"Grab it with a napkin then," she snapped. "It's not going to matter one way or the other, Tom is going to give himself up."
Tom sat bolt upright. "What? Judith ... I ..."
"Shh. Tom. It's the only way you're getting out of this alive. Lenny, give me the gun, now."
Lenny reached over to where he'd been sitting, and grabbed a napkin that was spotty with syrup. He gingerly picked up the gun by the butt as if it were a dead rat. The revolver swayed slightly in his grip.
A change was coming over Tom. He was blinking hard, and rocking a little, side to side, saying "No ... no ... no ... I can't" to himself. Time, short to begin with, had run out.
There was a short, piercing squelch outside. Blue and red light began to strobe on the walls. Lenny stopped short, transfixed, and still out of Judith's reach. Suddenly, from the back booths of the cafe, there was a flurry of movement. A young woman burst out from under the table and made a run for the door.
At that moment Tom, who had continued rocking back and forth, came back to life. He snatched the gun away from Lenny, who squealed in terror and backed away. In his rush, he slipped in the waitress' blood and fell hard on his rear. Skidding like a dog on a hardwood floor, he scrabbled to his feet and ran behind the counter. This all happened in the space of seconds. Tom's attention never wavered. He was totally focused on the escaping girl, and, before she could reach the door, he fired. Judith, seeing only the gun coming around, dove to the ground. Red mist exploded from the girl's hip just as she reached the door. She screamed and fell heavily forward. Her momentum carried her into the door, and through it, dumping her onto the concrete outside.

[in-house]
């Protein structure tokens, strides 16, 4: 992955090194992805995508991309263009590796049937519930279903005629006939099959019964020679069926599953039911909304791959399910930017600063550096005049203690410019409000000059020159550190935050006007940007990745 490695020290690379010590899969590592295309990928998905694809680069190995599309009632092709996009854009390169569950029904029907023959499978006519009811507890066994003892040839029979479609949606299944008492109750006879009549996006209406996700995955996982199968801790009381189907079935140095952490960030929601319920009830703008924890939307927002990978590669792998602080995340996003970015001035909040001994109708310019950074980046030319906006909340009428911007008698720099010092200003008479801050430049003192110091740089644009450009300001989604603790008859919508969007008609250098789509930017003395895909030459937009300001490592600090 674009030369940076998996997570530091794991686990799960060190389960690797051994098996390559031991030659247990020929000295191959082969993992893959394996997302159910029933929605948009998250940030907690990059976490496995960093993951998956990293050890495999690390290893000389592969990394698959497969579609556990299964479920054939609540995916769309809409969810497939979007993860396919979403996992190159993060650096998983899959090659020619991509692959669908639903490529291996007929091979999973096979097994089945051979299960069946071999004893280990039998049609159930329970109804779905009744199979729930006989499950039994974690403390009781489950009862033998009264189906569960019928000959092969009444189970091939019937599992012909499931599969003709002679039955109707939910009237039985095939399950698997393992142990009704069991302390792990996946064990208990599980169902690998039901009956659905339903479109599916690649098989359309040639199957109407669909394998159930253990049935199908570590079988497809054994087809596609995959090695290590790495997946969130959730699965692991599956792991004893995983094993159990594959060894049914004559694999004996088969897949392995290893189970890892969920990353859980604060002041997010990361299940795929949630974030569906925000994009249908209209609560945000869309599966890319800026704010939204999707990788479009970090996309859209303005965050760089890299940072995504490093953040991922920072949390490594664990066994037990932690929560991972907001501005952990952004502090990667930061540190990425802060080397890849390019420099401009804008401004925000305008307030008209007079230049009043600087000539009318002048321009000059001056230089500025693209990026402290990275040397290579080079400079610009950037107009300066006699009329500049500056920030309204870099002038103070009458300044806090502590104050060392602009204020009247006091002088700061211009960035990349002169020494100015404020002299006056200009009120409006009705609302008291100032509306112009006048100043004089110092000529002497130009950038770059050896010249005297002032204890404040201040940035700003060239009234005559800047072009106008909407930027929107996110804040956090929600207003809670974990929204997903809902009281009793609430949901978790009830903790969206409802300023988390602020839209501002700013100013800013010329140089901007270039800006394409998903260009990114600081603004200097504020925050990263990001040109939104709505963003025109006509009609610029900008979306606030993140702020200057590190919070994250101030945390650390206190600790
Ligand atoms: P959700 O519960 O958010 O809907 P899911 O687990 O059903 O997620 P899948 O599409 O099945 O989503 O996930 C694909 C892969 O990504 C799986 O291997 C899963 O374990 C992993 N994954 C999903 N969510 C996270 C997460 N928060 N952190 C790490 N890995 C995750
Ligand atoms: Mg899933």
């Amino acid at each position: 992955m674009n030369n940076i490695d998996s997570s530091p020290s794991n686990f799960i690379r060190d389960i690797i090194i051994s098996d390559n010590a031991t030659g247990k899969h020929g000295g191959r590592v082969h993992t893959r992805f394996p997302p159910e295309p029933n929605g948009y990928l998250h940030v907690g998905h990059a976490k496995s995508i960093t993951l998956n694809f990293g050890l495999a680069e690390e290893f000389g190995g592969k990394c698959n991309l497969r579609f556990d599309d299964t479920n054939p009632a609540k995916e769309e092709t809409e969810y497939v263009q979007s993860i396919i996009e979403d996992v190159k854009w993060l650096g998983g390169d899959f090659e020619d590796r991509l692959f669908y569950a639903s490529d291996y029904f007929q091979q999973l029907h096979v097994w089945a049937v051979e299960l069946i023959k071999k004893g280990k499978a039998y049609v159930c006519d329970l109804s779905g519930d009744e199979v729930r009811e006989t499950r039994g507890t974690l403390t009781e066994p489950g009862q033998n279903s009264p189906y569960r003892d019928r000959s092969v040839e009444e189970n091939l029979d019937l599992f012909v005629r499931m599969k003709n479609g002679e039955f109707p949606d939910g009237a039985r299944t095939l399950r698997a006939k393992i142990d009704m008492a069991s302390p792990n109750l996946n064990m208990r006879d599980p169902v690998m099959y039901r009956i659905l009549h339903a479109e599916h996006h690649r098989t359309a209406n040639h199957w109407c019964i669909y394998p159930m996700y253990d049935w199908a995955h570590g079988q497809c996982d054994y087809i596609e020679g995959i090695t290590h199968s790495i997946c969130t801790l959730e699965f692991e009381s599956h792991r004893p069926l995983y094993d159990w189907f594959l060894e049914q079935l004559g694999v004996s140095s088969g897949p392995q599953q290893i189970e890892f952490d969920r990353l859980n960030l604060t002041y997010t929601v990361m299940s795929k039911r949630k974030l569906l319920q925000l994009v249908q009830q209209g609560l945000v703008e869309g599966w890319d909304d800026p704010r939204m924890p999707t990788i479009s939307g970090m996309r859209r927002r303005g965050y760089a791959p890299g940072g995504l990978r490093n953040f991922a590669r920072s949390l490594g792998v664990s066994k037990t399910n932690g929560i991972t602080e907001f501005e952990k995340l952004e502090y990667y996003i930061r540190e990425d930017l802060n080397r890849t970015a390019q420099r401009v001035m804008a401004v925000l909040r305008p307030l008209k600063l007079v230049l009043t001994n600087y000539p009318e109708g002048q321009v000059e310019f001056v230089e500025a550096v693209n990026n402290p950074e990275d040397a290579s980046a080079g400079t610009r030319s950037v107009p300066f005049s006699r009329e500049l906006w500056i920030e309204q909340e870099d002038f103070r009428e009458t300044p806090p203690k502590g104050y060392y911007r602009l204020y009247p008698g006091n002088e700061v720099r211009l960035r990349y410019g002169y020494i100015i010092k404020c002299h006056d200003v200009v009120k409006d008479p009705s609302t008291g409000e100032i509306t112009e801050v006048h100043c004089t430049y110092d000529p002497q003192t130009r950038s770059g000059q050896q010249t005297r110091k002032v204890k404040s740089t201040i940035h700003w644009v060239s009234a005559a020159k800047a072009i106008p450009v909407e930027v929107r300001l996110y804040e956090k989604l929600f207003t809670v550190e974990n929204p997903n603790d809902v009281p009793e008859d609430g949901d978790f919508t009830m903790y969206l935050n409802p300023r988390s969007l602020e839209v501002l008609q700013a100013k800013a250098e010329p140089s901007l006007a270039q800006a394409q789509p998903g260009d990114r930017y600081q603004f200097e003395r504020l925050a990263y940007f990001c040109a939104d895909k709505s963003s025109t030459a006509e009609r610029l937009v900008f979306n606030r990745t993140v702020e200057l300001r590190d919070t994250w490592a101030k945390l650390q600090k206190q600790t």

The cops came running.
"Drop your fucking gun!" shouted the young, muscular looking cop in the lead.
Two other officers had reached the girl and half-carried-half-dragged her out of sight of the door.
Judith's eyes flicked back to Tom. The gun was pointed at her, its barrel trembling. His eyes were bulging. He was going to shoot her. The cops weren't going to get through to him. If anyone was going to be able to talk over whatever it was that was telling him to do this - it was her ... and she'd still likely end up dead. It wasn’t fair. In that instant, all the pity Judith felt for Tom turned into anger. Judith still had her own weakness. Faced with her own death, Tom had shown it to her, and she hated him for it.
Looking back later, it was at this moment that she made the decision that would come back to haunt her for the rest of her life. At the time though, there was no thinking about anything. She used her intimate knowledge of Tom against him.
"Tom," she said, as calmly as she could. "Tom. I know you can hear me. Can you hear me?"
For a long second he did nothing; then - slowly - the slightest of nods. The gun didn't move.
The cop at the door didn't say anything else. Judith could hear him moving around, probably looking for a clear shot at Tom.
"Tom," said Judith, "Tom, I apologize; I was wrong. I don't want you to give yourself up. Nod your head if you understand."
The nod came.
"Good. That's good. I'm going to get you out of this. That hasn't changed. Okay?"
"Okay, Tom. Good. That's good." Judith's mind was racing. "Keep the gun pointed this way, Tom. There's a policeman behind me."